House panel postpones vote to hold Kellyanne Conway in contempt

House panel postpones vote to hold Kellyanne Conway in contempt

Counselor to the President of the United States, Kellyanne Conway, speaking to reporters in the north driveway of the White House, June 12, 2019, (Photo ©2019 Doug Christian)
Kellyanne Conway, counselor to the president, speaks to reporters in the north driveway of the White House on Wednesday afternoon. (Photo ©2019 Doug Christian/TMN)

WASHINGTON – The House Oversight and Reform Committee has postponed a scheduled Thursday vote on a resolution to hold White House Counselor Kellyanne Conway in contempt, Chairman Elijah Cummings said.

“I am postponing the Committee’s vote as I work with the White House to try to reach an accommodation,” Cummings (D-Md.) said in a statement. “Ms. Conway violated the law numerous times and must be held accountable.”

The resolution was crafted because of Conway’s refusal to comply with a subpoena for testimony about her possible violations of the Hatch Act.

The White House has claimed absolute immunity to allow Conway to refuse testimony.

The White House has denied that Conway violated the Hatch Act and has also questioned whether the law applies to her position.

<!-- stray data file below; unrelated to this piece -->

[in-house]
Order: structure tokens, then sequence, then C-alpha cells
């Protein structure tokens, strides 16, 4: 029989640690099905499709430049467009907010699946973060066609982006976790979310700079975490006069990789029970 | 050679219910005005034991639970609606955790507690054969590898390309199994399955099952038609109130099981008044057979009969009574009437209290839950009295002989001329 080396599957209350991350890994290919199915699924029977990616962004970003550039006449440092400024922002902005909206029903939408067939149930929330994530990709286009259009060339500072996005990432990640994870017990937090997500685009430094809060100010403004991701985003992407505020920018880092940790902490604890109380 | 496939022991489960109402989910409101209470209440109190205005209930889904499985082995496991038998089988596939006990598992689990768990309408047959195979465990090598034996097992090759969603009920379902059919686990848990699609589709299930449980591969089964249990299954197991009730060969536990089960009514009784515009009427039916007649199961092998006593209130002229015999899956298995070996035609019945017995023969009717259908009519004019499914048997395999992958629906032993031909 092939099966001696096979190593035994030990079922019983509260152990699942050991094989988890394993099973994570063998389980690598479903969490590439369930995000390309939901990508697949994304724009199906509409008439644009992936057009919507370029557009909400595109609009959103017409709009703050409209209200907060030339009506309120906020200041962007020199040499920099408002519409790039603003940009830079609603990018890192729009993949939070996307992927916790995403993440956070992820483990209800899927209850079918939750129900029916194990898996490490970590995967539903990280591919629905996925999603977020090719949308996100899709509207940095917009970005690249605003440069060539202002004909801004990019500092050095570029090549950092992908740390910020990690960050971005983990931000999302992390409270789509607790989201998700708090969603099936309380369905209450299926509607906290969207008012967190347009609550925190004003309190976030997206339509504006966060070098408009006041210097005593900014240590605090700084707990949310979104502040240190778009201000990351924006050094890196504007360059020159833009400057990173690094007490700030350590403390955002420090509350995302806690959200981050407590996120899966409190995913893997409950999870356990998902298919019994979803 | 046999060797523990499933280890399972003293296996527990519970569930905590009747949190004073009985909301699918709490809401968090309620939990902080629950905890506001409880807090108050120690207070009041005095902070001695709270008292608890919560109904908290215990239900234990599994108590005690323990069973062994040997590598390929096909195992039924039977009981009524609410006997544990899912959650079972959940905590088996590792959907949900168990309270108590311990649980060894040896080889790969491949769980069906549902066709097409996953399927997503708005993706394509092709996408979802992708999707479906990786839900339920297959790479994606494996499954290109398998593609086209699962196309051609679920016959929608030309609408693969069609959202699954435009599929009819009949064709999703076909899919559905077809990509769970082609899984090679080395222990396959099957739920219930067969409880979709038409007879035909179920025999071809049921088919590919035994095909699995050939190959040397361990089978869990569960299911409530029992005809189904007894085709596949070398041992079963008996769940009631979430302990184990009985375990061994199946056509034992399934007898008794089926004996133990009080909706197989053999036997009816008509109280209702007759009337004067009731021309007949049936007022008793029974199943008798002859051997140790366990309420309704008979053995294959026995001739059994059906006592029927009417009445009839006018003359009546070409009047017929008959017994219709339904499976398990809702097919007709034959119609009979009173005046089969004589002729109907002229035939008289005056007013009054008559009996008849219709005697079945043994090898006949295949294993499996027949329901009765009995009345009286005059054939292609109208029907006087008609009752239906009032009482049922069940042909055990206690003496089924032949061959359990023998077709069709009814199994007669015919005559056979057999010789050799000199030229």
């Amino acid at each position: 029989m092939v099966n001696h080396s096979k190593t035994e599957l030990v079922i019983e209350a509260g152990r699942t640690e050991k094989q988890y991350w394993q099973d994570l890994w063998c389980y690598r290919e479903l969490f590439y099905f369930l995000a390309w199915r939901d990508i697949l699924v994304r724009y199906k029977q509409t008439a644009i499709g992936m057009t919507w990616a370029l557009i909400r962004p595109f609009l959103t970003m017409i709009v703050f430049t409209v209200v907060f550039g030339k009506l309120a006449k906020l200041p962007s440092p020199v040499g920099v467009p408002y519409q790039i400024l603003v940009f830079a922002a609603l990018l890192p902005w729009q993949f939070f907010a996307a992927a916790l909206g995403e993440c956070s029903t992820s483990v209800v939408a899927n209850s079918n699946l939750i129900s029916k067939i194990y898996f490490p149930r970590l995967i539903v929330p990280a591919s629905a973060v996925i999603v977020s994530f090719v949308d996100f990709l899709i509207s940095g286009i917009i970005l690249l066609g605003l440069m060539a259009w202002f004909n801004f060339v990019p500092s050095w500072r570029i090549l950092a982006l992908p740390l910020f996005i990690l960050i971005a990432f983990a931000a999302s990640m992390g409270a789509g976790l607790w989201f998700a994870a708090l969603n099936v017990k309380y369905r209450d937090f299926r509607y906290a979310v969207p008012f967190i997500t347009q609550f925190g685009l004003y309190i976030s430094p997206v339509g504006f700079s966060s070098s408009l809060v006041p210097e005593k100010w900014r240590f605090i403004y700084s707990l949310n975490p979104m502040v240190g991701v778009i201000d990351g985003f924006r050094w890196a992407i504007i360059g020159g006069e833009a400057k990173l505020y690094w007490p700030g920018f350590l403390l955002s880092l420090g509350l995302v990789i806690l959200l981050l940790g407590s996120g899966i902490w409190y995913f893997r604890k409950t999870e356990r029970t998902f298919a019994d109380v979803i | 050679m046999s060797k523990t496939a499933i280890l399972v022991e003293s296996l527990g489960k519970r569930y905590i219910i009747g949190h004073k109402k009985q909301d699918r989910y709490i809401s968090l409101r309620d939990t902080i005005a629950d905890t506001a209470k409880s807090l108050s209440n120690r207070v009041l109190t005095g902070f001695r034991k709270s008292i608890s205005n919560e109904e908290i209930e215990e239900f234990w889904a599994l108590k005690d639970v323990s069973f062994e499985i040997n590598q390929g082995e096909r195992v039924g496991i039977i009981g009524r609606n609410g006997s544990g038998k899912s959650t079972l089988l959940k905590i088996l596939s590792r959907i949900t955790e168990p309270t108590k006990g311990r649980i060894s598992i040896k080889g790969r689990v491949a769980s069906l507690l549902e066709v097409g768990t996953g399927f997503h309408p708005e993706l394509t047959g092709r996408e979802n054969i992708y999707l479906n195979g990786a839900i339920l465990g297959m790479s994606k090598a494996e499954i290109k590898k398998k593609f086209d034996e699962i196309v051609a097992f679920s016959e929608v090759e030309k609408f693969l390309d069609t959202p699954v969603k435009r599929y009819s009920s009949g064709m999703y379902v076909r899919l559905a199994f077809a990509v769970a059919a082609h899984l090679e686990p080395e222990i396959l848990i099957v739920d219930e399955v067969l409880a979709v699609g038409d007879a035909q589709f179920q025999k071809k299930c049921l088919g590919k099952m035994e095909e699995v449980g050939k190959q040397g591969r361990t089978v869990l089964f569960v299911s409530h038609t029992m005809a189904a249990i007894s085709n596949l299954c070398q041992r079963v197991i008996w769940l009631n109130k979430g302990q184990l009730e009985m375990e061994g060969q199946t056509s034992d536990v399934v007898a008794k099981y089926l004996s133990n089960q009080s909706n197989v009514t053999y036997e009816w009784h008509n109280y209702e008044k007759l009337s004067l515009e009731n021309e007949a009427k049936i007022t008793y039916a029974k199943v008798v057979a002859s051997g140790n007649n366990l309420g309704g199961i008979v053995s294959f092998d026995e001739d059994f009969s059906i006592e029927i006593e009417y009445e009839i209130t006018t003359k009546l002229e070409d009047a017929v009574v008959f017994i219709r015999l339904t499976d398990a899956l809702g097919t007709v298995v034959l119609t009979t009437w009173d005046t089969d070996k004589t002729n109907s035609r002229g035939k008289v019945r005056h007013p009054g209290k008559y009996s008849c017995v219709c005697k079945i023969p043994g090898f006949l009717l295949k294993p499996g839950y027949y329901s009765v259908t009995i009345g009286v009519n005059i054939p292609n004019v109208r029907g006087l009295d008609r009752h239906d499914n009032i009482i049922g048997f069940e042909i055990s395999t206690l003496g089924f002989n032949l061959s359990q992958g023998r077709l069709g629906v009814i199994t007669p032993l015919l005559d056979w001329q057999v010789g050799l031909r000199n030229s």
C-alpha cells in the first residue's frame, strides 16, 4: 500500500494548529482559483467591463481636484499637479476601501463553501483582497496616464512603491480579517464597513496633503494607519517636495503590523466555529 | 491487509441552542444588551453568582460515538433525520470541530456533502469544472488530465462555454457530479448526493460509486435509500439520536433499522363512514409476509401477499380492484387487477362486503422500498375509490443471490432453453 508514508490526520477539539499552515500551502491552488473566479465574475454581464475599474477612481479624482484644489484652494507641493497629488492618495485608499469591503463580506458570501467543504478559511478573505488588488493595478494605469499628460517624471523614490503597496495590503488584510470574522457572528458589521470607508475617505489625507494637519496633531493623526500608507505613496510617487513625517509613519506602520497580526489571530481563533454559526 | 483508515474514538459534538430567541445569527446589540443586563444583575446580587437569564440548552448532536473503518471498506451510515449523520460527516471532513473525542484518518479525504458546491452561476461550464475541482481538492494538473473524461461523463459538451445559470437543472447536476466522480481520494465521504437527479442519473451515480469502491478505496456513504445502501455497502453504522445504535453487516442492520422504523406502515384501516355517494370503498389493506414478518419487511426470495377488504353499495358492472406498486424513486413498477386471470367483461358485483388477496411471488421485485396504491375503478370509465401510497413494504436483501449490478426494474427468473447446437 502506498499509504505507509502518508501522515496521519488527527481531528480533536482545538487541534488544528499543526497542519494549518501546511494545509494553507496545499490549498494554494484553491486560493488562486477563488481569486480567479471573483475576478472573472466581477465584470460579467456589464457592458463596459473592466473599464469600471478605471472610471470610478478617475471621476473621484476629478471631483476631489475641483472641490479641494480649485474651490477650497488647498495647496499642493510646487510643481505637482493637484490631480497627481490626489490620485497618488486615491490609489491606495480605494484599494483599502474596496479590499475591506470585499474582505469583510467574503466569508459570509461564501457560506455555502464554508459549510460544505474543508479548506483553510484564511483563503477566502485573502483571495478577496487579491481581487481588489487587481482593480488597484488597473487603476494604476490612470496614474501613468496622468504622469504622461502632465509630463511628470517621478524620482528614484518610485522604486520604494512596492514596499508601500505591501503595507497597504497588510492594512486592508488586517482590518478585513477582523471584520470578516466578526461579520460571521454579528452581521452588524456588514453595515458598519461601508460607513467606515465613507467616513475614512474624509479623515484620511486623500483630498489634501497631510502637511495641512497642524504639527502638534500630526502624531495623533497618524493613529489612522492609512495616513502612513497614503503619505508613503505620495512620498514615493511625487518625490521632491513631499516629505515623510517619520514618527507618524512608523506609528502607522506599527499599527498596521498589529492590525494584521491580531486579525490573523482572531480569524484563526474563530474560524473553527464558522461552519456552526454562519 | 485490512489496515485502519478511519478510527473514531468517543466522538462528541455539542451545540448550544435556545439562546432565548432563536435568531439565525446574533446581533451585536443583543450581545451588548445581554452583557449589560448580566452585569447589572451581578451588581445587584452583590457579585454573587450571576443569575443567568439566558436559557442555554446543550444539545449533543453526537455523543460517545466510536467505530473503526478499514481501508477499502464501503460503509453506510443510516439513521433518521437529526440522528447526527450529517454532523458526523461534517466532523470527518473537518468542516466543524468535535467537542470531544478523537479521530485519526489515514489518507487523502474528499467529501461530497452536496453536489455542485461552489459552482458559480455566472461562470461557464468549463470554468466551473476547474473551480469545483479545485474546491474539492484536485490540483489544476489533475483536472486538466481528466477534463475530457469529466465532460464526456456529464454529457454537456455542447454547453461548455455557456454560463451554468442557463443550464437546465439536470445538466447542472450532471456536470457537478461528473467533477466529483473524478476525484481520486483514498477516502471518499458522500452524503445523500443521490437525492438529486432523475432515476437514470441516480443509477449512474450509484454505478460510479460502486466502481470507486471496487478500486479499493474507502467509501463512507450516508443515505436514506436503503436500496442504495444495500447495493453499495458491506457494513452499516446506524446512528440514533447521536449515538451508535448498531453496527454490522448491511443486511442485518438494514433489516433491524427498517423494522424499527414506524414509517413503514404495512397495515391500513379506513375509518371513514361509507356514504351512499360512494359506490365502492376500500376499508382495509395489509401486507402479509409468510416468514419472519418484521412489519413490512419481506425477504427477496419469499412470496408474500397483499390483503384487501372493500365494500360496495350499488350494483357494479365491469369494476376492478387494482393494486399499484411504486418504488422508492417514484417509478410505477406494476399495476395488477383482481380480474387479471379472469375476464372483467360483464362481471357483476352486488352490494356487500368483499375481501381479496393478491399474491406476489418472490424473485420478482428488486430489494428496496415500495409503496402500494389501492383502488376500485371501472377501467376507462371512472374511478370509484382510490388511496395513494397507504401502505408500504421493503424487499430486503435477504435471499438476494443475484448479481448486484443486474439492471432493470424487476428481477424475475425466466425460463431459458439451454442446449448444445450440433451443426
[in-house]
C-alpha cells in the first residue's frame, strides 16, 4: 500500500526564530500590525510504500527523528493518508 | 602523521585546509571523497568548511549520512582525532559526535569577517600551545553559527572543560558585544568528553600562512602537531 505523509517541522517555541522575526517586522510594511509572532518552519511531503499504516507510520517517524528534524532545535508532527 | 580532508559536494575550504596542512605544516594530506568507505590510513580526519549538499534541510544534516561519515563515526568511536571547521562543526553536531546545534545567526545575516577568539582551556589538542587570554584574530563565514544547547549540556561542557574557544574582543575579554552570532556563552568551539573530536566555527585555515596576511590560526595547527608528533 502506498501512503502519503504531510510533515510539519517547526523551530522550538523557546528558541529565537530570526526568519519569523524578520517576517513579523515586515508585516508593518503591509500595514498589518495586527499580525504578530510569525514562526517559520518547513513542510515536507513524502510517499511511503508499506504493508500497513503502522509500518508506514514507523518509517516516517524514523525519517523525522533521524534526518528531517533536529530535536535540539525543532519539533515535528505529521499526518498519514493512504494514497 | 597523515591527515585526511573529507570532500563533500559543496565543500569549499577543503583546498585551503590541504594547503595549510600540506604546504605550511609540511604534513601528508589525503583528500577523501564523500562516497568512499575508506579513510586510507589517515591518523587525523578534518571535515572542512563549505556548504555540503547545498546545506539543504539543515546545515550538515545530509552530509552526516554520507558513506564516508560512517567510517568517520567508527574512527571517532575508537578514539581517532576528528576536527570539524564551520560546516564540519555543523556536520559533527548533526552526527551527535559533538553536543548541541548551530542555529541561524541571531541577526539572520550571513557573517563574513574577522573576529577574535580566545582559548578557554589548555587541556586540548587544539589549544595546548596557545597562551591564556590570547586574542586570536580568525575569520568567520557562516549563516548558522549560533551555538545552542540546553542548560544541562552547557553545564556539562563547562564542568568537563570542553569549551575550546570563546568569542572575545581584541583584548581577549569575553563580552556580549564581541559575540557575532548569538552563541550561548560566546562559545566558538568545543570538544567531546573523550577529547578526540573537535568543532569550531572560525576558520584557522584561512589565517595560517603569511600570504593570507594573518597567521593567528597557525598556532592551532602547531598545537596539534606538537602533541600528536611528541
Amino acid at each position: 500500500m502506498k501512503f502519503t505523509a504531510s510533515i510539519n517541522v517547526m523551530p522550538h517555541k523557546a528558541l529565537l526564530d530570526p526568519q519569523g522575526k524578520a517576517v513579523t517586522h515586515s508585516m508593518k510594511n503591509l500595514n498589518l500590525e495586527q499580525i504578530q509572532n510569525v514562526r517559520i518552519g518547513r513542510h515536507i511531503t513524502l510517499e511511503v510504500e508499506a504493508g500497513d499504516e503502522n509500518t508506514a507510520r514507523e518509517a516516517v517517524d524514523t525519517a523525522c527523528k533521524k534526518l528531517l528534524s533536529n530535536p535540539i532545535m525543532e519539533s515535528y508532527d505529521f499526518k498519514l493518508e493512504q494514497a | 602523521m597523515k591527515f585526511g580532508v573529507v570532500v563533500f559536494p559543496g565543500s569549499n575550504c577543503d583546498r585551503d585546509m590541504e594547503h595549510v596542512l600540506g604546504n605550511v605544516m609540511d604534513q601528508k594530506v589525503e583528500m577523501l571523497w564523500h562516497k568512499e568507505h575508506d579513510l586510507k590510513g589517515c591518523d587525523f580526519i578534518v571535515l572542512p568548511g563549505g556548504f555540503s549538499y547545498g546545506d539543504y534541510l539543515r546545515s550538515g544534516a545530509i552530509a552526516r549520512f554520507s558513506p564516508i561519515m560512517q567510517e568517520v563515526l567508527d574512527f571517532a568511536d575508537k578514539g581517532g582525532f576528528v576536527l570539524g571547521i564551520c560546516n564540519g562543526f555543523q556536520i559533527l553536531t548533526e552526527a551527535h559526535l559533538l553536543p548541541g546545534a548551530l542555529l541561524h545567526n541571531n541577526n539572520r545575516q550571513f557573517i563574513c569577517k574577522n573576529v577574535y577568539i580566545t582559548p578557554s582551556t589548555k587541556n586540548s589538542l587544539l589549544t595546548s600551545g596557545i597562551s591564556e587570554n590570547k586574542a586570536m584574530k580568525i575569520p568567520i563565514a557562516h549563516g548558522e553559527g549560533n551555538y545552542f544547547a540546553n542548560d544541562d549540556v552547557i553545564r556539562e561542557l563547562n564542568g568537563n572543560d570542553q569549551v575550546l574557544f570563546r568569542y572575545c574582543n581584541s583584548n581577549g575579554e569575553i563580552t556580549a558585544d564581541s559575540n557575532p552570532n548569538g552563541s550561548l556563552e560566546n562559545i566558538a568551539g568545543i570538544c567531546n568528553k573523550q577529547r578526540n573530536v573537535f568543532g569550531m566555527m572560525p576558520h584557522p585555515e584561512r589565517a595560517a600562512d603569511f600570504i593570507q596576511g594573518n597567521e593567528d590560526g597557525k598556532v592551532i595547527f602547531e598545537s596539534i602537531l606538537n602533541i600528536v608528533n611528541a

The Hatch Act prohibits executive branch employees, with the exception of the President, Vice President and a few others, of engaging in certain political activities while acting in their official capacity. The law was enacted in 1939. It is officially titled: “An Act to Prevent Pernicious Political Activities.”

On June 13, the Office of Special Counsel wrote President Donald Trump to inform him that Conway has “repeatedly violated the Hatch Act during her official media appearances by making statements” that disparaged Democratic presidential candidates and appear to have been aimed at benefiting the Trump re-election campaign. A report was submitted along with the letter. It explained the independent counsel’s findings and recommended that Conway immediately be fired.

Trump has said he has no intention of firing Conway.

The Washington Post first reported the postponement on Wednesday evening.

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